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Web services' time is now

After more than five years, Web services have finally moved from an interesting concept to a technology that comes in basic and advanced levels, a Gartner analyst says.

BALTIMORE -- After more than five years, Web services have finally moved from being an interesting concept to being a technology that comes in basic and advanced levels, according to a speaker at the Gartner Application Integration and Web Services Summit.

"Web services are entering the generation where the impact is beyond developers and IT," said David Smith, a vice president and research fellow at Gartner Inc., the Stamford, Conn.-based consultancy. Smith spoke Monday at the conference.

Companies can choose either an "opportunistic" or a "systematic" approach to Web services. The former requires few IT infrastructure resources to consume or provide a service (application) over a network. Such efforts tend to work best for small application integration projects, he said. The latter is more difficult to achieve but provides a greater return on investment.

Five Web services 'gotchas'

Exposing an organization's applications over the Internet as services can have many benefits for the provider, as well as for its customers and partners, but there are traps that must be avoided. David Smith, a vice president and research fellow at Gartner Inc., Stamford, Conn., said that companies should steer clear of these five Web services "gotchas."

  • Web services are "too easy." Because Web services, in their simplest form, are relatively easy to create, some companies forget that they must be integrated with other applications and systems.
  • Legacy interfaces. "The interfaces still have to be mapped [to the Web services], and all that other hard work [such as] process analysis," he said. "These problems don't go away because you sprinkle some magic Web services dust on them."
  • Dirty data. Your data is just as dirty after you deploy a Web service as it is before deployment. "There's nothing about Web services that cleans it up," Smith said.
  • Big files. XML files that carry Web services messages between requesters and providers are notoriously large and can bog down a network. Message transmission performance is not a "showstopper," but it is important, he said. XML accelerators can help.
  • Undocumented services If you don't document your organization's Web services in a registry such as UDDI, then, basically, the services don't exist, because no consuming application is going to find them.

Smith said that these two approaches are not mutually exclusive. An organization can build different Web services at the same time using either one, depending on the size and scope of the project.

Not everyone at the conference shared Gartner's view that most companies have deployed at least a simple Web service at this point. Several attendees from a range of industries said that they are either still exploring the possibility of Web services or are just beginning to plan a request for proposals from vendors.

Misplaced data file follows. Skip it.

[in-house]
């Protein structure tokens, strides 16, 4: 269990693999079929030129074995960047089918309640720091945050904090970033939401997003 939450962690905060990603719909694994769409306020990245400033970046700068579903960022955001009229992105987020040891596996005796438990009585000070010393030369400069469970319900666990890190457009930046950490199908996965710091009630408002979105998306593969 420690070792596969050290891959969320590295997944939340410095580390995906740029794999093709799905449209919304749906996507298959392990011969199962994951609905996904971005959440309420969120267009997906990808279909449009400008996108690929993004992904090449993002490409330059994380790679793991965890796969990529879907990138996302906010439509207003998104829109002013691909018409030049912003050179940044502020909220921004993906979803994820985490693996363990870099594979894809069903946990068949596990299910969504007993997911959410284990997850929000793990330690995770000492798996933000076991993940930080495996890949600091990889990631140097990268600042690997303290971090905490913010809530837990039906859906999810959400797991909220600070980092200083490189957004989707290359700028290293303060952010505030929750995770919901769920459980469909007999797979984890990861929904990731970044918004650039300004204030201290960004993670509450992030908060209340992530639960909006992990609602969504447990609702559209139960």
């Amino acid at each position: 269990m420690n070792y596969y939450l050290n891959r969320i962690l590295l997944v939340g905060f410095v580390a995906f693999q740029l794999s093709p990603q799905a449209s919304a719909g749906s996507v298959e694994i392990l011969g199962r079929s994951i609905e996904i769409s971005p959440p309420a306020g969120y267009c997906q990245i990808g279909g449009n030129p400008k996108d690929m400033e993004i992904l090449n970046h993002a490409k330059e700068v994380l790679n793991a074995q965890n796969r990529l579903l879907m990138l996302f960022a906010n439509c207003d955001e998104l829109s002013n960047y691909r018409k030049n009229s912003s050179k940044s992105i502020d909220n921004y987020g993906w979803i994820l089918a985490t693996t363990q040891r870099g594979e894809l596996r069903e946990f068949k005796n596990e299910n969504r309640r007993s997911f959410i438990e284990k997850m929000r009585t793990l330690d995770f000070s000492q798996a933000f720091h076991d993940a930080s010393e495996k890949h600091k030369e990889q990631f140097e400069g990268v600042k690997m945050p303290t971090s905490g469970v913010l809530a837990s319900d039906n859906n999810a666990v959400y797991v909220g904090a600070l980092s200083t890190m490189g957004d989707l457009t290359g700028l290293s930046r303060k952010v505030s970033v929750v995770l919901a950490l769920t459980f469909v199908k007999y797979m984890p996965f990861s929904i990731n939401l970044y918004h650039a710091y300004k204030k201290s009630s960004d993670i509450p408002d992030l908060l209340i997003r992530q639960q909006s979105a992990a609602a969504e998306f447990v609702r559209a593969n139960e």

One company in the planning stages is the IT consulting firm Computer Science Corp. of El Segundo, Calif.

Within six months, the company plans to integrate some of its own legacy applications as well as connect them to recently deployed applications using Web services, said conference attendee Dan Lam, a software technical manager at CSC. "We want to be able to bridge them with Web services so we can operate seamlessly," he said.

Web services are still a bit hazy to Dennis Sutch, a computer specialist for the Department of Commerce. He said that Web services look like a possible solution to the problem of data redundancy for the agency's employee directory.

"We see a use for it probably in sharing data between different applications," he said. "Right now, the way we do it is pretty much manually loading data and dumping it from one application into another."

While Web services are still a "moving target," Smith said, the idea of building software as a service has been around for a while. It's just that Internet-based standards are helping Web services succeed where other concepts, such as Common Object Request Broker Architecture (CORBA), failed.

"[Web services] should be thought of as the next generation of the Internet, as opposed to the next generation of CORBA," he said.

Smith said that Web services also hold the potential to deliver on the elusive IT goal of software code reuse -- developing application components that can be used to create multiple applications.

However, that promise won't become a reality without a dose of fear, Smith said. In this case, it's a fear of outsourcing parts of the application development process, such as construction and testing a Web service application.

Traditionally, application developers have looked at their work as more "art" than engineering, Smith said. So, outsourcing -- or at least the threat of it -- "will help drive application development organizations to start taking the reuse issue a lot more seriously," he said.

CSC's Lam said that fear of outsourcing is only one possible motivator. "Outsourcing is not the whole thing," he said. "It's only a part of it."

He said that peer pressure from competitors will play a much larger role. If a competitor's developers are doing reuse and your organization isn't, they will have a competitive edge, Lam said.

FOR MORE INFORMATION:

Article: Developers hold key to reuse of software code

Tip: SOA + information architecture = code reuse (finally!)

Article: Iona squeezes new life out of CORBA, middleware

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